"The First Time Again -
- desert dawn -
In this autumn season as the desert temperatures have started to cool down, I notice that the trails around my house are getting pretty crowded once again. I see all sorts of people out hiking every day, some are there for exercise and recreation, others because they have come out to the solitude of the desert on a soul-searching quest, looking for the truth.
Many times I will see someone sitting alone under a palm tree reading a book or quietly resting. overlooking the wilderness with their eyes closed; but yesterday I observed something I had never before encountered – a young man was sitting on a rock in a lonely wilderness place vigorously pecking away at his laptop.
I wondered what that young fellow may have been doing as he typed away, was he conducting business or answering emails? Then again, since he was sitting in the middle of the wilderness, I wondered if he may have been engaged in some sort of a Google Search, looking for answers to his questions, searching for deeper truth and greater wisdom: “Who am I? What is the meaning of life? Is there a God?"
It struck me that, more often than not, when it comes to finding truth and wisdom in our lives, the harder we look the less we find. You can “search” for (and often find) all sorts of answers with the stroke of a computer key nowadays; but for the most part, finding deeper truth often means that we must sit quietly and wait for wisdom to come to us.
As I sat watching that young man with his computer in the wilderness, I was reminded of something The Quaker teacher and author, Parker Palmer, once observed:
The human soul is essentially shy – just like a wild animal,
it will flee from the crowd and seek safety in the underbrush.
If we want to see a wild animal we know that the last thing we should do
is to go crashing through the woods yelling for it to come out.
But if we walk quietly into the wilderness and sit at the base of a tree,
breathing with the earth and fading into our surroundings,
the wild creature we seek will eventually show up.
Almost every morning I go out and sit in my garden as the sun is about to rise, and I have found that my best prayer is to just wait and see what happens. I try to clear my mind and I don't look for, or search for, or expect anything; but, if I sit there long enough I discover all sorts of revelations. I notice a ray of morning sun hit the leaf of a tree and light it up with tender beauty, or if I sit quietly, the little desert hummingbirds nestled in the trees suddenly make their appearance and come out to the feeder and the fountain. Sometimes a desert squirrel or a roadrunner hiding in the shrubs and cacti will even peak out at me.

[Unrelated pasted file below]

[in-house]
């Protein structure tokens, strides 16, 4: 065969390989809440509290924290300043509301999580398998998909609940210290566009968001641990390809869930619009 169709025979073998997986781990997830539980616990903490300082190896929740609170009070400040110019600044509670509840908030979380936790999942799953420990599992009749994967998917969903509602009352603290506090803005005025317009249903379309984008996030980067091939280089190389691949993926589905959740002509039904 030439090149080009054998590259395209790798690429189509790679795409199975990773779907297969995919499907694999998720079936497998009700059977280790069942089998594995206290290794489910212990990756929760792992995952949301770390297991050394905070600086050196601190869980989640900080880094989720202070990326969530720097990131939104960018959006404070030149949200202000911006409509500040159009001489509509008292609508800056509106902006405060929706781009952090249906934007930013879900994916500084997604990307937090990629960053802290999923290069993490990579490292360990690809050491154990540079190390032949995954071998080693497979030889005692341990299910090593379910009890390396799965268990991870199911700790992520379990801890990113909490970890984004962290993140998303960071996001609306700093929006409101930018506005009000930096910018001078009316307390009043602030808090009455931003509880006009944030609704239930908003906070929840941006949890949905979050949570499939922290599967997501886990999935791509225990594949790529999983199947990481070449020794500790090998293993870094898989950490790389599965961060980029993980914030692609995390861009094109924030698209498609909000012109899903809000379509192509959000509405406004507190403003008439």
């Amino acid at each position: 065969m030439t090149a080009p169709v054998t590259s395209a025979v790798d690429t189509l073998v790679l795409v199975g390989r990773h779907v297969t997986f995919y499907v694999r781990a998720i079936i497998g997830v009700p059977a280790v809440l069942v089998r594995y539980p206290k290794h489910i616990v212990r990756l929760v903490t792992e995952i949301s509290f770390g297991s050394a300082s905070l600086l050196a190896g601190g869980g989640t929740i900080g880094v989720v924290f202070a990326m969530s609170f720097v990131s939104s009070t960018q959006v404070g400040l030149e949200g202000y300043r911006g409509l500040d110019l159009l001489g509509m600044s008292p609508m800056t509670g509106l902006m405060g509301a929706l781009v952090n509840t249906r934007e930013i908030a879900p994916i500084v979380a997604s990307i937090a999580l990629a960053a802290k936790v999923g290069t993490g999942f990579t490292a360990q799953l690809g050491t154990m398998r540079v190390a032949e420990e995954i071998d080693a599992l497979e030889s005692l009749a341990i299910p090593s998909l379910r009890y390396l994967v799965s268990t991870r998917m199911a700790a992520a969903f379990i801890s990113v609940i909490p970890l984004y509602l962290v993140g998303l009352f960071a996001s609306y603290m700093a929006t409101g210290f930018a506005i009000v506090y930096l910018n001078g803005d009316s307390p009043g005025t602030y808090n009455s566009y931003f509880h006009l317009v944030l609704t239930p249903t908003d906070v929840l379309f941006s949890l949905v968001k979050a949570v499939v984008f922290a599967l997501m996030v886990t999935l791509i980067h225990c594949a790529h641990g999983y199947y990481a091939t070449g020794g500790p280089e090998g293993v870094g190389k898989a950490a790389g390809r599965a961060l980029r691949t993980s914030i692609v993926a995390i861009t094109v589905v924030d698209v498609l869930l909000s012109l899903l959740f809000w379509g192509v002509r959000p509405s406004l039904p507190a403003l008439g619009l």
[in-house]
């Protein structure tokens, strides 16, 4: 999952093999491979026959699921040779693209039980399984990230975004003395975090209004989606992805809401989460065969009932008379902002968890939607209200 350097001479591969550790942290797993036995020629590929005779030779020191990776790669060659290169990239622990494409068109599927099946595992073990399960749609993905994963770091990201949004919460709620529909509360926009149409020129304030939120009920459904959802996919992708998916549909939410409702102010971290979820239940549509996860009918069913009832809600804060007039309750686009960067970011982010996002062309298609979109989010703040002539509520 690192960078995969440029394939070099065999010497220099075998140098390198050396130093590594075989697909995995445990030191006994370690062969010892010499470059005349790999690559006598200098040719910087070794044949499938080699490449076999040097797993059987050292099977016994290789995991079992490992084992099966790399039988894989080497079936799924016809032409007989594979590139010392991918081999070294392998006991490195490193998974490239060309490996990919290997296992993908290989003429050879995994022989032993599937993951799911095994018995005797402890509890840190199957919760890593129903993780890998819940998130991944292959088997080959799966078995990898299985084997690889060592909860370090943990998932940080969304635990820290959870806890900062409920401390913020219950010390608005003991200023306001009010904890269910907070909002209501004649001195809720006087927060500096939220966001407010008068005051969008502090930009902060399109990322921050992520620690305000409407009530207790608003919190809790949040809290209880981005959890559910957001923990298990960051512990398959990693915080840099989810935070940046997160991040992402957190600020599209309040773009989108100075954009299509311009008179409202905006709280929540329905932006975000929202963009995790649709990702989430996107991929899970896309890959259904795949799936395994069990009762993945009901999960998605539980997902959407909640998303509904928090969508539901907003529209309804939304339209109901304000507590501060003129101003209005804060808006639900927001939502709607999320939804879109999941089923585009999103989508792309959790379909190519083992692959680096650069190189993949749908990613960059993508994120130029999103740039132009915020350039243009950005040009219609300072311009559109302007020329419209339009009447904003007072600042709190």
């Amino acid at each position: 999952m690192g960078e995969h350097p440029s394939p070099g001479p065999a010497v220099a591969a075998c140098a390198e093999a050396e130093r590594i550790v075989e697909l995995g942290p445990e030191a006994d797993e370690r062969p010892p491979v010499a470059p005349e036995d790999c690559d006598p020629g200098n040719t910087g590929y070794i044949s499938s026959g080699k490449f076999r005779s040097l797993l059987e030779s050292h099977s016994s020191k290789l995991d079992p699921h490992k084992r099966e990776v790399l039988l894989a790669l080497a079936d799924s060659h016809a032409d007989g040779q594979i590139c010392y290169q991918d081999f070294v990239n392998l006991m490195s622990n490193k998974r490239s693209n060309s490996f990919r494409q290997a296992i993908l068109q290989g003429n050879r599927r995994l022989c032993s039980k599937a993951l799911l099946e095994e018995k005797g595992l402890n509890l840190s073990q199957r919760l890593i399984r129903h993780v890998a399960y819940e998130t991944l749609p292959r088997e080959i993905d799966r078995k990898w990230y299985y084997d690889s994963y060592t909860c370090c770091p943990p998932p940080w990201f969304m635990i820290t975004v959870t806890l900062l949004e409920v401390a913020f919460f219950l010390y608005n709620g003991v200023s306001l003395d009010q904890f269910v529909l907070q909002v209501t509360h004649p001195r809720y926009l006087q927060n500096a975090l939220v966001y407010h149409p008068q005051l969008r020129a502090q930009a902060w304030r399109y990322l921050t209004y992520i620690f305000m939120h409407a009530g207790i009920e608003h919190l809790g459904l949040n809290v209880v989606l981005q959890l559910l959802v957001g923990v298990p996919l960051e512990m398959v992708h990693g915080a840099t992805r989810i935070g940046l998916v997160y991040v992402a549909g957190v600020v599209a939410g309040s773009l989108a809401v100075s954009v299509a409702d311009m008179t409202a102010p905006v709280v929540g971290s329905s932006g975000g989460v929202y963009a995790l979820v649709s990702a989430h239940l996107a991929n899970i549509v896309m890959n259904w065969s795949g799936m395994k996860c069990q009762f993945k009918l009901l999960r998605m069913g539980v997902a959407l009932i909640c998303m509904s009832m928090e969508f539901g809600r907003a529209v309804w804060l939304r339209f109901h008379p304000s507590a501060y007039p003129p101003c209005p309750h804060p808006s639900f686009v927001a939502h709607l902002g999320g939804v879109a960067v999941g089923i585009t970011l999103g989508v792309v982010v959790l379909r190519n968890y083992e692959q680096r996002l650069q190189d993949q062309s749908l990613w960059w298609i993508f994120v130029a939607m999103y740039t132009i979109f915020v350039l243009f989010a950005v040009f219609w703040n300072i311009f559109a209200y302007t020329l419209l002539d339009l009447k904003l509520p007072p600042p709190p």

If I sit quietly and wait, I almost always discover that I live in an enchanted land of truth and beauty and that I belong to it all and am never alone.
On his quest for enlightenment, the Buddha did nothing but sit under a tree waiting for 40 days, and with his mind emptied and his heart open, wisdom came to him and he was enlightened by truth. Jesus did the same thing when he went out into the wilderness for 40 days. He just sat there and waited in silence until truth came to him and he heard the voice of “God.”
As many of us look for answers and search for the truth, especially in these chaotic and more troubled times, we might all do well not to look so hard. Go find a rock, a park bench, a chair in a local Starbucks or a quiet place at home - unplug and clear your mind, and see what comes your way.
I am reminded of a wonderful Zen saying:
When you look for the ‘way,’ you become far from it.
When you seek the ‘way’ you turn away from it all the more.